Their very own Plan.
As Casaubon puts it, their goal becomes “not to discover the Templars’ secret, but to construct it.” To concoct their very own version of the alleged Templar Plan, to be fleshed out with every tidbit of arcane lore that ever crossed their editorial desks.
And that’s a lot of material.
The Mother of all Conspiracy Theories
There follows a dizzying series of confabs among the three in which they cook up an intoxicating Witch’s Brew—a soup-to-nuts occult smorgasbord taken from every alt-theory ever written by homo hermeticus or printed by Manutius Press.
Readers will either love these heady dialogue-driven scenes, decorated as they are with words like “hylic” and “hieratic,” and redolent with references-in-passing to every alleged mystic or magician who ever took quill to parchment during the last two thousand years, or else, in utter frustration and confusion, they will toss the seven hundred page book at the nearest wall.
For me, it’s been a page-turner every time. I just wish there were a hundred pages or so of footnotes. You know, like Jonathan Strange & Mr Norrell.
Among the morsels included, or at least considered for inclusion in this omnium-gatherum they call The Plan are the following, and this is far from an exhaustive list:
- the claims by just about every secret society imaginable, from Freemasons to Rosicrucians, to be the true spiritual descendants of the Templars. (In fact, the three come up with their very own inside-joke of a group name for themselves.)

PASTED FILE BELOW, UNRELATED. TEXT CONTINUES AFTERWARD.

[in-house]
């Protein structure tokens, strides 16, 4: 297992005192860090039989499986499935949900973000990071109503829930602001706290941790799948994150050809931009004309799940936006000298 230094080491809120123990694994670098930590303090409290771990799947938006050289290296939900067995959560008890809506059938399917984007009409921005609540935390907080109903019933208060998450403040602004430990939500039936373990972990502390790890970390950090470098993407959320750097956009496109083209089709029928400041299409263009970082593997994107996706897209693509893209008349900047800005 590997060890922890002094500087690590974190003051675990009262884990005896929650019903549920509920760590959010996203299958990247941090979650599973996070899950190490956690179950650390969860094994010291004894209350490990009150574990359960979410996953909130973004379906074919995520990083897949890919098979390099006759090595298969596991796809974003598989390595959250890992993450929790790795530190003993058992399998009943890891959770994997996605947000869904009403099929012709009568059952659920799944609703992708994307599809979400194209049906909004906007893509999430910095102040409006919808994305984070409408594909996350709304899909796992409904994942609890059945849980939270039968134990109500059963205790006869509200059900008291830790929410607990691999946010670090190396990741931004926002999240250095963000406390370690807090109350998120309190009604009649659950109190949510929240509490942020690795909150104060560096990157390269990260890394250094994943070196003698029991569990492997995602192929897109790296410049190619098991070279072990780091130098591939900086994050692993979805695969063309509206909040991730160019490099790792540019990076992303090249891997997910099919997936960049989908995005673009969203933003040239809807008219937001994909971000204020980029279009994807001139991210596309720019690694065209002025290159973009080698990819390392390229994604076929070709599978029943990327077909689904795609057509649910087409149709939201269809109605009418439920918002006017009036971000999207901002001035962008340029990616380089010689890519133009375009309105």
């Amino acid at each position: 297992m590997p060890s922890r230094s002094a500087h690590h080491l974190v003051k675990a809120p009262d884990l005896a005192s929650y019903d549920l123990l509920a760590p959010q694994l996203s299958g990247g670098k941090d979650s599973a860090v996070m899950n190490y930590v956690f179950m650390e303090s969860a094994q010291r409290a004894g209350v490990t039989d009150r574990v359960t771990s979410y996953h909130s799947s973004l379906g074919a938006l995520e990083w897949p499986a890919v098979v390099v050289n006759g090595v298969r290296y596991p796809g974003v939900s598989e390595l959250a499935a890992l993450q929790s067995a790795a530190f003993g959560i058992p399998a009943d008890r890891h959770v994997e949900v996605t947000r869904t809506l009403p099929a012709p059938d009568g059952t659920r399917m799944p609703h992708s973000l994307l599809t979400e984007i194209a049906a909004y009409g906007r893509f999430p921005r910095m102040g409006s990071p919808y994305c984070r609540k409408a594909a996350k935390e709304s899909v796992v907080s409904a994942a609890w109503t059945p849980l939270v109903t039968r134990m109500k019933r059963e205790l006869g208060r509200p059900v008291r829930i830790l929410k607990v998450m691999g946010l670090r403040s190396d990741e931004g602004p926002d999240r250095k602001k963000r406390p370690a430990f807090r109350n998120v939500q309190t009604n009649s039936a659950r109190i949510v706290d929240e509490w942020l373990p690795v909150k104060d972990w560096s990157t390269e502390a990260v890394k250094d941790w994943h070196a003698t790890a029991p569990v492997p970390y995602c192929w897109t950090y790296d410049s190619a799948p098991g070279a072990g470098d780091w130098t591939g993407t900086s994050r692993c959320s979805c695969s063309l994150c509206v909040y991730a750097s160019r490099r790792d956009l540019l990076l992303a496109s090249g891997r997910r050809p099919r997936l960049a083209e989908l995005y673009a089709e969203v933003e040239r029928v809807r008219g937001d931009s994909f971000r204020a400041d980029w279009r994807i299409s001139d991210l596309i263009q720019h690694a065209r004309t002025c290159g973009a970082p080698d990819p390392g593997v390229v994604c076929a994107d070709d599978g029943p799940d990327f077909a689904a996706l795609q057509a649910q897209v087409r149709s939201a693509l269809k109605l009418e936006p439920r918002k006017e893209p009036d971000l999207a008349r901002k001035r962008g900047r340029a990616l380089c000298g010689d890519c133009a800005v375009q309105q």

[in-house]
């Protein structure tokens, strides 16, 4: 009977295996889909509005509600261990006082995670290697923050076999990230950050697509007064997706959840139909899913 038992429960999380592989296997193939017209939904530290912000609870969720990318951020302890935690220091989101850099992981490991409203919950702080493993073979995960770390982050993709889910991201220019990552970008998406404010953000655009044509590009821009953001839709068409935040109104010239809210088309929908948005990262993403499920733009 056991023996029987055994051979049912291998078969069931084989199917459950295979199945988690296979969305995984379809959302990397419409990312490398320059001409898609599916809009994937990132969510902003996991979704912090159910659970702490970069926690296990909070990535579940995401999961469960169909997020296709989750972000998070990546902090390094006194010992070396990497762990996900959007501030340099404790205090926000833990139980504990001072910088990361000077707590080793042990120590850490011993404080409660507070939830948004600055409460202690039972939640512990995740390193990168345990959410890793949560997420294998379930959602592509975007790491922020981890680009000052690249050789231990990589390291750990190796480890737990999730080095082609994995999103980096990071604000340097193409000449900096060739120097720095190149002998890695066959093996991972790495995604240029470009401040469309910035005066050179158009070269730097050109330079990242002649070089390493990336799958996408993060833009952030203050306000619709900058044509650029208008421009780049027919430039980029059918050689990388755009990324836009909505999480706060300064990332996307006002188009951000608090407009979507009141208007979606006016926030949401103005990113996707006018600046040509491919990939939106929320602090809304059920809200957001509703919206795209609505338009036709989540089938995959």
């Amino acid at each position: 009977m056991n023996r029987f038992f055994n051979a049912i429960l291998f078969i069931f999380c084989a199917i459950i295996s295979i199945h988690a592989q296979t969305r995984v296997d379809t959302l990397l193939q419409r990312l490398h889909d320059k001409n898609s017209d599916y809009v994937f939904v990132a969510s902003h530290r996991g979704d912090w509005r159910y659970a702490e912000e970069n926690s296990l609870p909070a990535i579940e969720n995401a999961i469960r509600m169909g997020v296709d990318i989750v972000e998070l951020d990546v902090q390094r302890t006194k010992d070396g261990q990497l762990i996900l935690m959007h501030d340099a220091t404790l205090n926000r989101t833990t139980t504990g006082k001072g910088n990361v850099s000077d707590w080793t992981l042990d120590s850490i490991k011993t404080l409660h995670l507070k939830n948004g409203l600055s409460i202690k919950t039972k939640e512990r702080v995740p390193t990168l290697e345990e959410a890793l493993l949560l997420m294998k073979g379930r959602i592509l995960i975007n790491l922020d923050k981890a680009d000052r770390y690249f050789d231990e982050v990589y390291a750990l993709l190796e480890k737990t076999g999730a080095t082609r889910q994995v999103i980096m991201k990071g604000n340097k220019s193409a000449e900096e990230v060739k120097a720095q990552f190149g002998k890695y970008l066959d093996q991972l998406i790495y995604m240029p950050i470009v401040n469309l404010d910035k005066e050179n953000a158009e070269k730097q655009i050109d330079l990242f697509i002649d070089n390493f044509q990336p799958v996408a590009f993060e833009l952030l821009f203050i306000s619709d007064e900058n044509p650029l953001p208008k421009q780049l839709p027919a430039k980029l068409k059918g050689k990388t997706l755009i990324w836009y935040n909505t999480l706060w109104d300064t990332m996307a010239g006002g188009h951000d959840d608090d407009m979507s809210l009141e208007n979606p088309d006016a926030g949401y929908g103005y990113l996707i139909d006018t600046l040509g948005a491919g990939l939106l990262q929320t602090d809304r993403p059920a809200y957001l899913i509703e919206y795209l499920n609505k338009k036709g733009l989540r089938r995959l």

- The curse of Templar Jacques de Molay, burnt at the stake.
- the Assassins, the Old Man of the Mountain, Alamut, and Baphomet
- Marienburg and the Teutonic Knights
- Agarttha, Saint Yves d’Alveydre, Synarchy, and the King of the World
- The forgery of The Protocols of the Elders of Zion
- The Invisible College
- Adam Weishaupt and The Bavarian Illuminati
- The Priory of Sion and the Merovingian descent from Jesus & the Magdalene
- the Gnostic Sophia
- The Holy Grail and the Philosopher’s Stone
- that immortal Adept, the Comte de Saint-Germain, still among us
- Theosophy and Blavatsky’s Isis Unveiled
- Vril, Thule, the Hollow Earth, telluric currents, and the Nazi Occult
- Hermes Trismegistus—”As Above, so Below”
- Guillaume Postel, Martinism, the Jesuits, and Joseph de Maistre
- The Cathars
- The Man in the Iron Mask
- Cthulhu & his minions
- The Shakespeare Identity Question
- John Dee, Francis Bacon, arcane maps, and New Atlantis
- (Speaking of) Atlantis (or is it Mu? Or aliens?) as the origin of…just about everything, including Ascended Masters, the 36 Invisibles, all religion and science…